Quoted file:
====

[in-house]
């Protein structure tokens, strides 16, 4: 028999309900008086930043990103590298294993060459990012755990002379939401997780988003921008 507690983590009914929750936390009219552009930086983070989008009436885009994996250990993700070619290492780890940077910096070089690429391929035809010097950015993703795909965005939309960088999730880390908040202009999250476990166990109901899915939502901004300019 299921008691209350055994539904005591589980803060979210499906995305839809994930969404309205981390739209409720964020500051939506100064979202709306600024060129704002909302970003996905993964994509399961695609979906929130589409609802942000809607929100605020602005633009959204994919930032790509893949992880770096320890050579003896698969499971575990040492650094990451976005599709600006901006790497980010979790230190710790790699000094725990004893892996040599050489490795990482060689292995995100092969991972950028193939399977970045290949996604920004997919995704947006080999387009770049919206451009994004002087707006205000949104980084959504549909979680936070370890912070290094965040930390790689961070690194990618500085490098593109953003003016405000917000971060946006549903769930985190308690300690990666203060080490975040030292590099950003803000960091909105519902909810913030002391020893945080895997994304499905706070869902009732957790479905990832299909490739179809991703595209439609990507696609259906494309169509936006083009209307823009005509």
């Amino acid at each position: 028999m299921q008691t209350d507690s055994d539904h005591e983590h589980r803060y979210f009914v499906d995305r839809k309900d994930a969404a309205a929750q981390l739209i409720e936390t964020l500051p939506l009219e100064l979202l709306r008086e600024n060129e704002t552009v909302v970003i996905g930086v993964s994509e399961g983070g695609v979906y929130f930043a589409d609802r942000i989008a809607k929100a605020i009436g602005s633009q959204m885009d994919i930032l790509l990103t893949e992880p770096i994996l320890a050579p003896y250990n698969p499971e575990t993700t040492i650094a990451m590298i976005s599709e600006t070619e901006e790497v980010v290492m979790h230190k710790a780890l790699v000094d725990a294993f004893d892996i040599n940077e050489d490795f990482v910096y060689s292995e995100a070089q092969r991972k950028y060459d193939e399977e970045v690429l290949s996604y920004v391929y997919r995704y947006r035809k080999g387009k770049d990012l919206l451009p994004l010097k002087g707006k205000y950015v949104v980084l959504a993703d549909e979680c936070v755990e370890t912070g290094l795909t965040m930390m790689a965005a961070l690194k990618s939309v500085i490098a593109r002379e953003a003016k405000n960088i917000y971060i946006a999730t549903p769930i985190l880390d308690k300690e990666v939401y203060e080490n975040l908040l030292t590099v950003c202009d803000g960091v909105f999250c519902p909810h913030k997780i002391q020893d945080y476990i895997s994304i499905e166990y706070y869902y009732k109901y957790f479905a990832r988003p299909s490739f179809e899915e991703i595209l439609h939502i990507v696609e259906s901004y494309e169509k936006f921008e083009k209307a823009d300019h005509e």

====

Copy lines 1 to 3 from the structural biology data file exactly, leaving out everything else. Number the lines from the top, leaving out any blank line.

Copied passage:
[in-house]
């Protein structure tokens, strides 16, 4: 028999309900008086930043990103590298294993060459990012755990002379939401997780988003921008 507690983590009914929750936390009219552009930086983070989008009436885009994996250990993700070619290492780890940077910096070089690429391929035809010097950015993703795909965005939309960088999730880390908040202009999250476990166990109901899915939502901004300019 299921008691209350055994539904005591589980803060979210499906995305839809994930969404309205981390739209409720964020500051939506100064979202709306600024060129704002909302970003996905993964994509399961695609979906929130589409609802942000809607929100605020602005633009959204994919930032790509893949992880770096320890050579003896698969499971575990040492650094990451976005599709600006901006790497980010979790230190710790790699000094725990004893892996040599050489490795990482060689292995995100092969991972950028193939399977970045290949996604920004997919995704947006080999387009770049919206451009994004002087707006205000949104980084959504549909979680936070370890912070290094965040930390790689961070690194990618500085490098593109953003003016405000917000971060946006549903769930985190308690300690990666203060080490975040030292590099950003803000960091909105519902909810913030002391020893945080895997994304499905706070869902009732957790479905990832299909490739179809991703595209439609990507696609259906494309169509936006083009209307823009005509």
């Amino acid at each position: 028999m299921q008691t209350d507690s055994d539904h005591e983590h589980r803060y979210f009914v499906d995305r839809k309900d994930a969404a309205a929750q981390l739209i409720e936390t964020l500051p939506l009219e100064l979202l709306r008086e600024n060129e704002t552009v909302v970003i996905g930086v993964s994509e399961g983070g695609v979906y929130f930043a589409d609802r942000i989008a809607k929100a605020i009436g602005s633009q959204m885009d994919i930032l790509l990103t893949e992880p770096i994996l320890a050579p003896y250990n698969p499971e575990t993700t040492i650094a990451m590298i976005s599709e600006t070619e901006e790497v980010v290492m979790h230190k710790a780890l790699v000094d725990a294993f004893d892996i040599n940077e050489d490795f990482v910096y060689s292995e995100a070089q092969r991972k950028y060459d193939e399977e970045v690429l290949s996604y920004v391929y997919r995704y947006r035809k080999g387009k770049d990012l919206l451009p994004l010097k002087g707006k205000y950015v949104v980084l959504a993703d549909e979680c936070v755990e370890t912070g290094l795909t965040m930390m790689a965005a961070l690194k990618s939309v500085i490098a593109r002379e953003a003016k405000n960088i917000y971060i946006a999730t549903p769930i985190l880390d308690k300690e990666v939401y203060e080490n975040l908040l030292t590099v950003c202009d803000g960091v909105f999250c519902p909810h913030k997780i002391q020893d945080y476990i895997s994304i499905e166990y706070y869902y009732k109901y957790f479905a990832r988003p299909s490739f179809e899915e991703i595209l439609h939502i990507v696609e259906s901004y494309e169509k936006f921008e083009k209307a823009d300019h005509e």